With the above right-hand-side results from our ANN, all of these issues are automatically handled. And the prediction for 10 still came in at 81% probability, which is likely to be a decent enough certainty to accept as a valid prediction in many cases.

How do we do it?

The examples in this post were done with darknet, an open-source neural network framework.

From within C++, an application can use an existing neural network in about 3 lines of code:

// Load the neural network configuration and weights which
// will be used to make predictions.
// We use "DarkHelp", an open-source C++ wrapper library for
DarkHelp darkhelp("mailboxes_yolov3-tiny.cfg", "mailboxes_yolov3-tiny.weights",
// Use standard OpenCV calls to load a .jpg image into memory.
cv::Mat mat = cv::imread("test_image.jpg");
// Darknet will process the image and store all of the
// prediction results in a std::vector.
const auto predictions = darkhelp.predict(mat);
// Each prediction in the vector contains the X and Y coordinates of the object,
// the width and height, the class (meaning the type) of object, a name to use for
// that class, and a value to indicate the probability from 0 to 100%.  For example,
// to iterate over all the predictions made by darknet and print a few values:
for (const auto" p : predictions)
    std::cout << "found "" << << "" at "
      << "x=" << p.rect.x << ", y=" << p.rect.y << std::endl;

The DarkHelp::PredictionResult structure can also be streamed via operator<<(), so sending the entire vector of results to a file or std::cout for this image:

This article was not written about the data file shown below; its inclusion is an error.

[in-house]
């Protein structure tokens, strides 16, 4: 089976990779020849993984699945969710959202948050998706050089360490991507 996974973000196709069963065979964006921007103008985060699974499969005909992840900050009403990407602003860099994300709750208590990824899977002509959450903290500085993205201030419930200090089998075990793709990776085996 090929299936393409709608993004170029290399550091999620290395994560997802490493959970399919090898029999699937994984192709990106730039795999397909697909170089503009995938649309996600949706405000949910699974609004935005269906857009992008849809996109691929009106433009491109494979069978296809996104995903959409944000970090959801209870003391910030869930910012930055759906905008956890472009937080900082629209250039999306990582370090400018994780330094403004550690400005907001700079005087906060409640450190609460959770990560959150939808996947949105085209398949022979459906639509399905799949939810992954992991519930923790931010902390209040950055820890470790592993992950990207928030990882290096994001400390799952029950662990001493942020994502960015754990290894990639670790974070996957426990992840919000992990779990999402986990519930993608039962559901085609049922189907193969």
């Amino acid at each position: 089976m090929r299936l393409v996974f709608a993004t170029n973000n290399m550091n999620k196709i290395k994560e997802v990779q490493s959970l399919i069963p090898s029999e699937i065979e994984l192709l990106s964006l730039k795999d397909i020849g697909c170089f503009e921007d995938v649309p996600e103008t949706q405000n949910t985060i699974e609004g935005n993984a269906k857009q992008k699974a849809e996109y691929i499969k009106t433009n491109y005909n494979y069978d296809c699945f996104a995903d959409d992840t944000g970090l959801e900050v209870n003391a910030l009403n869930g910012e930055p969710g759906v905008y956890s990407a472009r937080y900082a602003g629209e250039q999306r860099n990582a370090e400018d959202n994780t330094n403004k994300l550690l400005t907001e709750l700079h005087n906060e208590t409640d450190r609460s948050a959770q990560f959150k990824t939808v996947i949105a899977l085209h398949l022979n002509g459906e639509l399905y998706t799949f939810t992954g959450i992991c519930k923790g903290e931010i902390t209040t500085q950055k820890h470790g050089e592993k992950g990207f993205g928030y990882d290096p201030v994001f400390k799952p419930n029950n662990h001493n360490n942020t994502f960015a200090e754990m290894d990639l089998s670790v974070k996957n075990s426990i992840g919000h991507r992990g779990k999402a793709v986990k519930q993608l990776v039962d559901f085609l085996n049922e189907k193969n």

Three mailboxes

Three mailboxes

…would look like this:

darkhelp processed the image in 645 milliseconds
prediction results: 6
-> 1/6: "3 94%" #3 prob=0.943488 x=147 y=672 w=206 h=186 entries=1
-> 2/6: "2 98%" #2 prob=0.980147 x=156 y=317 w=225 h=232 entries=1
-> 3/6: "1 94%" #1 prob=0.940242 x=178 y=16 w=189 h=195 entries=1
-> 4/6: "lock 87%" #0 prob=0.869531 x=5 y=89 w=65 h=73 entries=1
-> 5/6: "lock 86%" #0 prob=0.855969 x=7 y=415 w=55 h=79 entries=1
-> 6/6: "lock 83%" #0 prob=0.833342 x=5 y=731 w=56 h=88 entries=1

And if we were to annotate that image with these results to indicate where objects of interest were detected, the results look like this:

Three mailboxes, annotated

Three mailboxes, annotated

No software developer would want to contemplate having to write — much less maintain! — the hand-written code necessary to accurately determine the location and type of every object of interest in complex images like this one:

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Multiple mailboxes

But with machine learning, the good news is we don’t have to do it manually. In less than 5 lines of code and a few milliseconds to run, all 82 objects of interest that artificial neural network was trained to find were returned:

loading image mailboxes/set_02/DSCN0625.JPG
darkhelp processed the image in 533 milliseconds
prediction results: 82
-> 1/82: "16 100%" #16 prob=0.99999 x=397 y=666 w=26 h=25 entries=1
-> 2/82: "16 100%" #16 prob=0.999869 x=1047 y=612 w=27 h=27 entries=1
-> 3/82: ...
Multiple mailboxes

Multiple annotated mailboxes

This is how we do it. Coding the "impossible."